Prevalence and clinical features of celiac disease in patients with autoimmune thyroiditis: cross-sectional study.Sao Paulo Med J 2014; 132(6):364-71SP
CONTEXT AND OBJECTIVE
Celiac disease is an autoimmune disorder with an average prevalence of 1% in Europe and the United States. Because of strong European ancestry in southern Brazil, this study aimed to evaluate the seroprevalence of celiac disease among autoimmune thyroiditis patients.
DESIGN AND SETTING
Cross-sectional study in a public university hospital.
This cross-sectional prevalence study included autoimmune thyroiditis patients who were tested for anti-endomysial and anti-transglutaminase antibodies between August 2010 and July 2011.
Fifty-three patients with autoimmune thyroiditis were included; 92.5% were women, with mean age of 49.0 ± 13.5 years. Five patients (9.3%) were serologically positive for celiac disease: three of them (5.6%) were reactive for anti-endomysial antibodies and two (3.7%) for anti-transglutaminase. None of them exhibited anemia and one presented diarrhea. Endoscopy was performed on two patients: one with normal histology and the other with lymphocytic infiltrate and villous atrophy.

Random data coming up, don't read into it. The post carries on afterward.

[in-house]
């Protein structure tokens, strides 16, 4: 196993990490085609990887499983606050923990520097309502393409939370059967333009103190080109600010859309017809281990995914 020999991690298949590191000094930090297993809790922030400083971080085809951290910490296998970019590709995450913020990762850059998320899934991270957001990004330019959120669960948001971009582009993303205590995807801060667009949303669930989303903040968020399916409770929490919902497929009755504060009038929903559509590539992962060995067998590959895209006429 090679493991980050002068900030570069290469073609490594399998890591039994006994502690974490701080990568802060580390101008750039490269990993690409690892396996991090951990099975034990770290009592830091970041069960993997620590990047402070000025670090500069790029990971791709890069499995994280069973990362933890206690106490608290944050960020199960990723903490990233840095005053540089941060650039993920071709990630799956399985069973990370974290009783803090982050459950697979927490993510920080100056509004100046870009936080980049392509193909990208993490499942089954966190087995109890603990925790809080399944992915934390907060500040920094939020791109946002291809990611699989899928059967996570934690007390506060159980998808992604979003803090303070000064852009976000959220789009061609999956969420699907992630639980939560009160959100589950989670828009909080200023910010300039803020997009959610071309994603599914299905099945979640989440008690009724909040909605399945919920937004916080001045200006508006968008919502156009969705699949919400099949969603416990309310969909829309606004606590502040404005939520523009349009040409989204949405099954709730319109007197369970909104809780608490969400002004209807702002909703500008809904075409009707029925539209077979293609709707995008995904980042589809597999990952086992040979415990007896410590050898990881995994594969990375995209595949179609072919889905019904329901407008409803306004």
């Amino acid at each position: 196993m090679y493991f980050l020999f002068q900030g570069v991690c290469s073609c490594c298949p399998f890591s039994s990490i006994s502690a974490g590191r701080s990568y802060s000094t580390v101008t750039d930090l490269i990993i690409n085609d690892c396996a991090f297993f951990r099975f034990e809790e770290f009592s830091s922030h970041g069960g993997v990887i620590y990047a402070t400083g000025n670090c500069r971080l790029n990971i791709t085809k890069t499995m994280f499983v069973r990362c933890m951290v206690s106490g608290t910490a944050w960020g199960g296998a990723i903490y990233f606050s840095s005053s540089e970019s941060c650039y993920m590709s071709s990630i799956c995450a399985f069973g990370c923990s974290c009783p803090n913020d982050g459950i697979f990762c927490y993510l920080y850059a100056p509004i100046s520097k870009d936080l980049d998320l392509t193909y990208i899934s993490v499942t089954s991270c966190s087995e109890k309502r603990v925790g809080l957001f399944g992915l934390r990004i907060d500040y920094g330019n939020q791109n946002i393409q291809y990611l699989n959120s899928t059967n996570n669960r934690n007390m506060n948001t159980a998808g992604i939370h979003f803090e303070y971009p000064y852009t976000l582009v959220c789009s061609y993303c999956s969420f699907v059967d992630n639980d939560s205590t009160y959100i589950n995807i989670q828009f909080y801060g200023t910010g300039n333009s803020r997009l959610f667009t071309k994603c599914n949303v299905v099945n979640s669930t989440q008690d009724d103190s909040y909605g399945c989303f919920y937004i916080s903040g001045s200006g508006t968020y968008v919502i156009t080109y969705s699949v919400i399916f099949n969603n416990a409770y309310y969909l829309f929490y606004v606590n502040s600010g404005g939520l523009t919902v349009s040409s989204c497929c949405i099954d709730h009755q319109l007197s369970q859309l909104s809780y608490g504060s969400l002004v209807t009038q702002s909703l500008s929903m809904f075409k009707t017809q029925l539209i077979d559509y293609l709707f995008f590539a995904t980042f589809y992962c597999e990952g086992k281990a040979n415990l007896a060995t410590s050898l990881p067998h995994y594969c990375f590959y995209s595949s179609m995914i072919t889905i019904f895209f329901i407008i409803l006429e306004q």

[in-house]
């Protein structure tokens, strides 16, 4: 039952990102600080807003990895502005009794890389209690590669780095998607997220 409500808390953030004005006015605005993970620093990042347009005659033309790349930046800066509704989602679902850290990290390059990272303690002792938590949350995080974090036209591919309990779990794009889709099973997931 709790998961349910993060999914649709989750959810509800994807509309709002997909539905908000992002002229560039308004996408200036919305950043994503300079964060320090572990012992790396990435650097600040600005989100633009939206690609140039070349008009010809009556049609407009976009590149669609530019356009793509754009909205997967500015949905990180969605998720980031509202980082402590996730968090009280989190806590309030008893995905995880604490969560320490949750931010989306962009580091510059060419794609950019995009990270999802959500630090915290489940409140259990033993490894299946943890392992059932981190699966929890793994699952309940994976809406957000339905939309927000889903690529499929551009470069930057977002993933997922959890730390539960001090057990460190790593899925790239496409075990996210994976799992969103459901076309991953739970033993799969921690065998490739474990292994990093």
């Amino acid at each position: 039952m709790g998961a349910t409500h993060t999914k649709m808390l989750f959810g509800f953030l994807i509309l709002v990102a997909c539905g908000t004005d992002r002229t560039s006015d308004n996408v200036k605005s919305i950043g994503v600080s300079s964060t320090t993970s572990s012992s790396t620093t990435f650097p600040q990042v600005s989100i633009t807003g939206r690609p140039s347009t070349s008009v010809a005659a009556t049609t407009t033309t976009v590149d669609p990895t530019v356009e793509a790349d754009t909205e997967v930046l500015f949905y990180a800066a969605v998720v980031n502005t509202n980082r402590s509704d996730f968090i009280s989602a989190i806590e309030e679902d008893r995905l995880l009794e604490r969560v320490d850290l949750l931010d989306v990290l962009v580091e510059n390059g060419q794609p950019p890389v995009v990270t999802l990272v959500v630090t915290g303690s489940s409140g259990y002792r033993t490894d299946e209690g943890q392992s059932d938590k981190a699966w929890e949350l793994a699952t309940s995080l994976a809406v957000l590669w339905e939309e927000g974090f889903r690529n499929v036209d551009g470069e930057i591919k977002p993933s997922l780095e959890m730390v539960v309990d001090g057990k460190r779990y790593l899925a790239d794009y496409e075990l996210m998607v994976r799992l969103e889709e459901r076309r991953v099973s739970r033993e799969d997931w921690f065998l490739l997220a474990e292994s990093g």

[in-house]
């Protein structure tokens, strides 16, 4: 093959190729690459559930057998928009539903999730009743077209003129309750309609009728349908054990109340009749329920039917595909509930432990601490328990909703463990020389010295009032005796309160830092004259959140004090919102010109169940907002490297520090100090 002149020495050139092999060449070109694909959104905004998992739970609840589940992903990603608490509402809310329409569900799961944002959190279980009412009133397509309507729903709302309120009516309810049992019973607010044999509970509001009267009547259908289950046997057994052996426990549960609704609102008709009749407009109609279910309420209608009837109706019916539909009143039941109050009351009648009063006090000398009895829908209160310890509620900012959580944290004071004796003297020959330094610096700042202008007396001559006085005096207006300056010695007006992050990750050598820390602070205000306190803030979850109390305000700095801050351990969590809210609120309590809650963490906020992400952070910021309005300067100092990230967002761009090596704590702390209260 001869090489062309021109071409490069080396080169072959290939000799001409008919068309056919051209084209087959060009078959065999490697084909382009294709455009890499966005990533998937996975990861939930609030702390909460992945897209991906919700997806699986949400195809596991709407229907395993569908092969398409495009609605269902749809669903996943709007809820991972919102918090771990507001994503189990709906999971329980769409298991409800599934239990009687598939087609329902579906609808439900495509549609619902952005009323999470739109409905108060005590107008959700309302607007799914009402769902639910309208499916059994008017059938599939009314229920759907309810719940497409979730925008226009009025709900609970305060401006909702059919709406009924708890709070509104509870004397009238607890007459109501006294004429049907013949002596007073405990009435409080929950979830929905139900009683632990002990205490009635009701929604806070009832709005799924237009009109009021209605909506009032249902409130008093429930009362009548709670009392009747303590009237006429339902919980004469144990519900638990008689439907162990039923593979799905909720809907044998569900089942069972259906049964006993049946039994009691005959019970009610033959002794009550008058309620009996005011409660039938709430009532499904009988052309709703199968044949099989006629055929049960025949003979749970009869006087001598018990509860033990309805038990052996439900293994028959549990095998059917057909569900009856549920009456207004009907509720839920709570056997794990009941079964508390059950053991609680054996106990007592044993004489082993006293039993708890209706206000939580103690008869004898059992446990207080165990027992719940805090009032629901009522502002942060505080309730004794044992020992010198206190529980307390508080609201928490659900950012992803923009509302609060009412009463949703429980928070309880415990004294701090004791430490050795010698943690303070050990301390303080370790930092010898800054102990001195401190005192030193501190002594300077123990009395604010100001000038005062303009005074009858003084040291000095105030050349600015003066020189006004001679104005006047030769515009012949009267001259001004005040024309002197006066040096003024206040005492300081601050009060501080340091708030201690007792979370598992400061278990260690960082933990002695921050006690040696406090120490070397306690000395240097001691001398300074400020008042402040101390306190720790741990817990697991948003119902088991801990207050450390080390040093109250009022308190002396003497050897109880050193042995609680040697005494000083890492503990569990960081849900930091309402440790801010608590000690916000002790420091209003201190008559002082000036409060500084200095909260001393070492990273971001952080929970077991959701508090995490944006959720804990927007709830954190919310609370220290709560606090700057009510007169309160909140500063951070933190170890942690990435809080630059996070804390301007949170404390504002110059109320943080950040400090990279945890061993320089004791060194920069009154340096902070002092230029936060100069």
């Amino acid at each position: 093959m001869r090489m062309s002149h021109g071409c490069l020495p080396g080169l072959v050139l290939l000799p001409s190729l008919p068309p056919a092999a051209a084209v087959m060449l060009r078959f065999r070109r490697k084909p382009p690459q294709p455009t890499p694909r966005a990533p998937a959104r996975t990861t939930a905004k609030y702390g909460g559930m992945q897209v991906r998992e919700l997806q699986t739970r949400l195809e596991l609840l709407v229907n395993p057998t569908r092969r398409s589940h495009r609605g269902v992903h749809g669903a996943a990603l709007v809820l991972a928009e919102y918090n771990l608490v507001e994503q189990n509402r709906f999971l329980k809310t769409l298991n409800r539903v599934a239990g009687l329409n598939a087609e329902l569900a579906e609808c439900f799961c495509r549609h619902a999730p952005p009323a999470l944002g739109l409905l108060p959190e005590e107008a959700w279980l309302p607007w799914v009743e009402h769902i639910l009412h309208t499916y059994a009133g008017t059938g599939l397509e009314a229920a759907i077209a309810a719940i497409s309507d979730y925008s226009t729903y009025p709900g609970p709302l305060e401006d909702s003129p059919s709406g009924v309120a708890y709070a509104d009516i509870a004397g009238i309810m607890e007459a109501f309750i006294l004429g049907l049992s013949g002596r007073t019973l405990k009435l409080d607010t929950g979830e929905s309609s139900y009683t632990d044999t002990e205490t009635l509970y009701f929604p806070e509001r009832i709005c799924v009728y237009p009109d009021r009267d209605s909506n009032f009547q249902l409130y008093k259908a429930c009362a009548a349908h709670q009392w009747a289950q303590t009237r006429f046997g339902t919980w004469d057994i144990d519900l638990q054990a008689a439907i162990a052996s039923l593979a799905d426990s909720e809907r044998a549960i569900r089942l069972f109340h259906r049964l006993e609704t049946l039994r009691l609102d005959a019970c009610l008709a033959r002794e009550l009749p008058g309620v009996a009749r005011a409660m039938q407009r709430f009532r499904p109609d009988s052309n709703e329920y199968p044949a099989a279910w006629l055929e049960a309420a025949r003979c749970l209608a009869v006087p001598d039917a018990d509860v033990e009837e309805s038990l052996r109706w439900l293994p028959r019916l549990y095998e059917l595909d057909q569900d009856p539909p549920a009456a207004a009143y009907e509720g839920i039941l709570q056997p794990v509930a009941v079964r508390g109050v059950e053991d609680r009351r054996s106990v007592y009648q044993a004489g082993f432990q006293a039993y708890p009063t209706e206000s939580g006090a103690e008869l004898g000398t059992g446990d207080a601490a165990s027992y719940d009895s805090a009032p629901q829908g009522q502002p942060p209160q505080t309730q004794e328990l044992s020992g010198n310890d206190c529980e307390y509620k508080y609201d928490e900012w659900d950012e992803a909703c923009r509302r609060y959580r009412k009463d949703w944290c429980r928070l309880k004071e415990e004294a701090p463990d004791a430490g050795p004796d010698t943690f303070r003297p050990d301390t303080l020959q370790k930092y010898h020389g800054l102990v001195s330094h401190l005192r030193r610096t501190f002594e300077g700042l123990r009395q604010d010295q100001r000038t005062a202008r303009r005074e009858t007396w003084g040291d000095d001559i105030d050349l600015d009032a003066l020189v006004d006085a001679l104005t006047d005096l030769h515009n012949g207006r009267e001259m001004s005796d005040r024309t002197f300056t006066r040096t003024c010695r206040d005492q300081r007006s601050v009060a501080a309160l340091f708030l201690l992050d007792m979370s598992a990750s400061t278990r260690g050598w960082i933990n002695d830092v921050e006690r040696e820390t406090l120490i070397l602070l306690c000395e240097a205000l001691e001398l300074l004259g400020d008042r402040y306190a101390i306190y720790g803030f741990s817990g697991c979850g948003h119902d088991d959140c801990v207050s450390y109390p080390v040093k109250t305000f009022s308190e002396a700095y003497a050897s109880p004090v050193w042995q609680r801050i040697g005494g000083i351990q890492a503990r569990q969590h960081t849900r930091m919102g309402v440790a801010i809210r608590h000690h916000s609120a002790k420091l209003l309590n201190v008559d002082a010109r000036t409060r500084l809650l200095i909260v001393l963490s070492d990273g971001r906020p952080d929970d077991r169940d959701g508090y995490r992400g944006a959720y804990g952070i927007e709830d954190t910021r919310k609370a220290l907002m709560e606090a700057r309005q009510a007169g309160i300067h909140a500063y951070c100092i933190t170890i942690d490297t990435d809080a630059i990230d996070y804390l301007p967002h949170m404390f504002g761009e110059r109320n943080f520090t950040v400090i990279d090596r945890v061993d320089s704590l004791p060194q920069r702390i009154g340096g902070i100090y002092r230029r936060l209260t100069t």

The prevalence of celiac disease among patients with autoimmune thyroid disease was 9.3%; one patient complained of diarrhea and none presented anemia. Among at-risk populations, like autoimmune thyroiditis patients, the presence of diarrhea or anemia should not be used as a criterion for indicating celiac disease investigation. This must be done for all autoimmune thyroiditis patients because of its high prevalence.